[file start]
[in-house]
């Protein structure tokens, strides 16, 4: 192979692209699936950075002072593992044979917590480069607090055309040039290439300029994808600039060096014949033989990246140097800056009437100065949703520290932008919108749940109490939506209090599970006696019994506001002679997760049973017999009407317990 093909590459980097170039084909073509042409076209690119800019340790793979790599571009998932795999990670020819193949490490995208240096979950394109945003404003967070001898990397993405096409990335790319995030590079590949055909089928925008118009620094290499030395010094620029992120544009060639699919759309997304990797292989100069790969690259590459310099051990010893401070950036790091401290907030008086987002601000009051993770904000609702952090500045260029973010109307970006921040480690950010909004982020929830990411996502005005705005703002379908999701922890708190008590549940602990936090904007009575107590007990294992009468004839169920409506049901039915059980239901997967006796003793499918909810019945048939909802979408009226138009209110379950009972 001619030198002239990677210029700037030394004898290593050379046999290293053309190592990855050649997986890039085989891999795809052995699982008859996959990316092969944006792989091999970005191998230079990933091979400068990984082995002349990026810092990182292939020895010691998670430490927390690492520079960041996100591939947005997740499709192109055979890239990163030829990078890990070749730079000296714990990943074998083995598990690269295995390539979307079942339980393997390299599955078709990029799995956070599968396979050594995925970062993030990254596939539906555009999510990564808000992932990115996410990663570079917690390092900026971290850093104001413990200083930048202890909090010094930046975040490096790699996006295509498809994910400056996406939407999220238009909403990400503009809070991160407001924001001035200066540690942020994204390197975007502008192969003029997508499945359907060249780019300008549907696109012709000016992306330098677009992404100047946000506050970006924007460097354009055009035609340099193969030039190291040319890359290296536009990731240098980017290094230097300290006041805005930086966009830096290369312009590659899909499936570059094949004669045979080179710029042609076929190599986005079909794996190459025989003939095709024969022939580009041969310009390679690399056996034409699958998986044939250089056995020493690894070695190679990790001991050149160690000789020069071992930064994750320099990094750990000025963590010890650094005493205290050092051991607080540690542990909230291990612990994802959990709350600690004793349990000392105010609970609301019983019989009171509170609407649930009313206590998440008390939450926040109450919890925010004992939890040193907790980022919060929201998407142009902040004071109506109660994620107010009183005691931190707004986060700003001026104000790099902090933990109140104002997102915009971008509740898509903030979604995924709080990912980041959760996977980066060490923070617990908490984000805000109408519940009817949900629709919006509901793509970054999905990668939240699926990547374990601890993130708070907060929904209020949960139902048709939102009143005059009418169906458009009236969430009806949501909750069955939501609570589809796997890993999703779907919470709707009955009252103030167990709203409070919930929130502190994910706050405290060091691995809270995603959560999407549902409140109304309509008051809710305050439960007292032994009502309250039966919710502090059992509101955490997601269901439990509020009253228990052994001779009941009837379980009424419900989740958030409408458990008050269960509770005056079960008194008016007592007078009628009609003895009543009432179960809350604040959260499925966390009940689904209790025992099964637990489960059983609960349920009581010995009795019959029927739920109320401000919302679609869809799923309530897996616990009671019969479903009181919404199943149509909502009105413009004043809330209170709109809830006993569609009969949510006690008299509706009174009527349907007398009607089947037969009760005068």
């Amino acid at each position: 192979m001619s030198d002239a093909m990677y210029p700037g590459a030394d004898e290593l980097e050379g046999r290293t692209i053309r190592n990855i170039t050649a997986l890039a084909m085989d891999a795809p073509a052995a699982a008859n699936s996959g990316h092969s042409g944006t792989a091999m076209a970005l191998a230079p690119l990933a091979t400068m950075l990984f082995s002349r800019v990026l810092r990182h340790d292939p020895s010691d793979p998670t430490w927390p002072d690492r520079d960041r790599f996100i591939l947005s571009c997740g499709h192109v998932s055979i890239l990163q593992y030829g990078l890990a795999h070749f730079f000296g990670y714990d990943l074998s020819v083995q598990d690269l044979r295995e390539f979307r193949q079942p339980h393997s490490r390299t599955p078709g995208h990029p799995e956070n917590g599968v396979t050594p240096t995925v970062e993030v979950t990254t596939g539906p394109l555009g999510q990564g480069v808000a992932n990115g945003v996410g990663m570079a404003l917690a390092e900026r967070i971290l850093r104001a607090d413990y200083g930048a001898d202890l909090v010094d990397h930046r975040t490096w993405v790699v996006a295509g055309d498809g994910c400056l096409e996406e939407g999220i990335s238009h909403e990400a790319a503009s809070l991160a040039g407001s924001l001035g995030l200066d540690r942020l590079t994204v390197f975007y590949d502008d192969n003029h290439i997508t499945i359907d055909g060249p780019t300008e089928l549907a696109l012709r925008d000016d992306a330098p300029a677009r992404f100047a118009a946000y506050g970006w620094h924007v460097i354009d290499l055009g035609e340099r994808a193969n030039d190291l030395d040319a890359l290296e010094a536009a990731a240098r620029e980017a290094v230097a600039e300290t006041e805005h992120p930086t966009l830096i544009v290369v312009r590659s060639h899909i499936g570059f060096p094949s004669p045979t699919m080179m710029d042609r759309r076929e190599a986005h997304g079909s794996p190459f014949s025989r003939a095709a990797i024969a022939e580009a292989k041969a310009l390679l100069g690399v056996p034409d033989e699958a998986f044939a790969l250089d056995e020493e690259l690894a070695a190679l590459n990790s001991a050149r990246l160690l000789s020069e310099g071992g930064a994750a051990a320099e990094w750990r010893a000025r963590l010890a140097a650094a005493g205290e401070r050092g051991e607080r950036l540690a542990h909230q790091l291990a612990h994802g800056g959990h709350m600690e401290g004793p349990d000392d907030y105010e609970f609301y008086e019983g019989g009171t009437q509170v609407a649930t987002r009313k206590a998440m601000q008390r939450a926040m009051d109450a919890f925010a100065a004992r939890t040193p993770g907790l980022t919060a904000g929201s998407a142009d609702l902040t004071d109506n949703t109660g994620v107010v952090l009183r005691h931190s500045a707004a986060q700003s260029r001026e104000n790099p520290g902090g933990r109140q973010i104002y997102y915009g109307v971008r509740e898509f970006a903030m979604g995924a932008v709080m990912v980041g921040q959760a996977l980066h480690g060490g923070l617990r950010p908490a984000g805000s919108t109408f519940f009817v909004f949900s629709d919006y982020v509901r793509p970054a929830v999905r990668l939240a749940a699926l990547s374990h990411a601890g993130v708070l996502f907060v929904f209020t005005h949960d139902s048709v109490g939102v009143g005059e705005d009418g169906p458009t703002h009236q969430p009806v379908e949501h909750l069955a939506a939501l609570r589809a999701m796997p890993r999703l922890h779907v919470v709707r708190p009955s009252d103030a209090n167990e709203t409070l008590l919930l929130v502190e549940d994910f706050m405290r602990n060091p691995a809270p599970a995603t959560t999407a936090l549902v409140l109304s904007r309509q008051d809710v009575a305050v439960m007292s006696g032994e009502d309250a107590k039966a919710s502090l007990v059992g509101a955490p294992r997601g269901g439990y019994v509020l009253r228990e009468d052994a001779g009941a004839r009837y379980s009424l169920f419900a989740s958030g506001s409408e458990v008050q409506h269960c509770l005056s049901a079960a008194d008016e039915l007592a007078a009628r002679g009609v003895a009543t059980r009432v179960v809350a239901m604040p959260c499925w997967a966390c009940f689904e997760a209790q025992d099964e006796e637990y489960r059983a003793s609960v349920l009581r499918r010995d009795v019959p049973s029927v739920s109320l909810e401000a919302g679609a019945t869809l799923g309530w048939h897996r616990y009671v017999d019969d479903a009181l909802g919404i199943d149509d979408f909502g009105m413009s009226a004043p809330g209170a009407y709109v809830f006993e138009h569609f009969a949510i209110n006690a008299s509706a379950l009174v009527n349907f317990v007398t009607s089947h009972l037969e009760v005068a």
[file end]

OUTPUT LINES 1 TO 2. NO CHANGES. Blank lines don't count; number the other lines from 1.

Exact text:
[in-house]
């Protein structure tokens, strides 16, 4: 192979692209699936950075002072593992044979917590480069607090055309040039290439300029994808600039060096014949033989990246140097800056009437100065949703520290932008919108749940109490939506209090599970006696019994506001002679997760049973017999009407317990 093909590459980097170039084909073509042409076209690119800019340790793979790599571009998932795999990670020819193949490490995208240096979950394109945003404003967070001898990397993405096409990335790319995030590079590949055909089928925008118009620094290499030395010094620029992120544009060639699919759309997304990797292989100069790969690259590459310099051990010893401070950036790091401290907030008086987002601000009051993770904000609702952090500045260029973010109307970006921040480690950010909004982020929830990411996502005005705005703002379908999701922890708190008590549940602990936090904007009575107590007990294992009468004839169920409506049901039915059980239901997967006796003793499918909810019945048939909802979408009226138009209110379950009972 001619030198002239990677210029700037030394004898290593050379046999290293053309190592990855050649997986890039085989891999795809052995699982008859996959990316092969944006792989091999970005191998230079990933091979400068990984082995002349990026810092990182292939020895010691998670430490927390690492520079960041996100591939947005997740499709192109055979890239990163030829990078890990070749730079000296714990990943074998083995598990690269295995390539979307079942339980393997390299599955078709990029799995956070599968396979050594995925970062993030990254596939539906555009999510990564808000992932990115996410990663570079917690390092900026971290850093104001413990200083930048202890909090010094930046975040490096790699996006295509498809994910400056996406939407999220238009909403990400503009809070991160407001924001001035200066540690942020994204390197975007502008192969003029997508499945359907060249780019300008549907696109012709000016992306330098677009992404100047946000506050970006924007460097354009055009035609340099193969030039190291040319890359290296536009990731240098980017290094230097300290006041805005930086966009830096290369312009590659899909499936570059094949004669045979080179710029042609076929190599986005079909794996190459025989003939095709024969022939580009041969310009390679690399056996034409699958998986044939250089056995020493690894070695190679990790001991050149160690000789020069071992930064994750320099990094750990000025963590010890650094005493205290050092051991607080540690542990909230291990612990994802959990709350600690004793349990000392105010609970609301019983019989009171509170609407649930009313206590998440008390939450926040109450919890925010004992939890040193907790980022919060929201998407142009902040004071109506109660994620107010009183005691931190707004986060700003001026104000790099902090933990109140104002997102915009971008509740898509903030979604995924709080990912980041959760996977980066060490923070617990908490984000805000109408519940009817949900629709919006509901793509970054999905990668939240699926990547374990601890993130708070907060929904209020949960139902048709939102009143005059009418169906458009009236969430009806949501909750069955939501609570589809796997890993999703779907919470709707009955009252103030167990709203409070919930929130502190994910706050405290060091691995809270995603959560999407549902409140109304309509008051809710305050439960007292032994009502309250039966919710502090059992509101955490997601269901439990509020009253228990052994001779009941009837379980009424419900989740958030409408458990008050269960509770005056079960008194008016007592007078009628009609003895009543009432179960809350604040959260499925966390009940689904209790025992099964637990489960059983609960349920009581010995009795019959029927739920109320401000919302679609869809799923309530897996616990009671019969479903009181919404199943149509909502009105413009004043809330209170709109809830006993569609009969949510006690008299509706009174009527349907007398009607089947037969009760005068």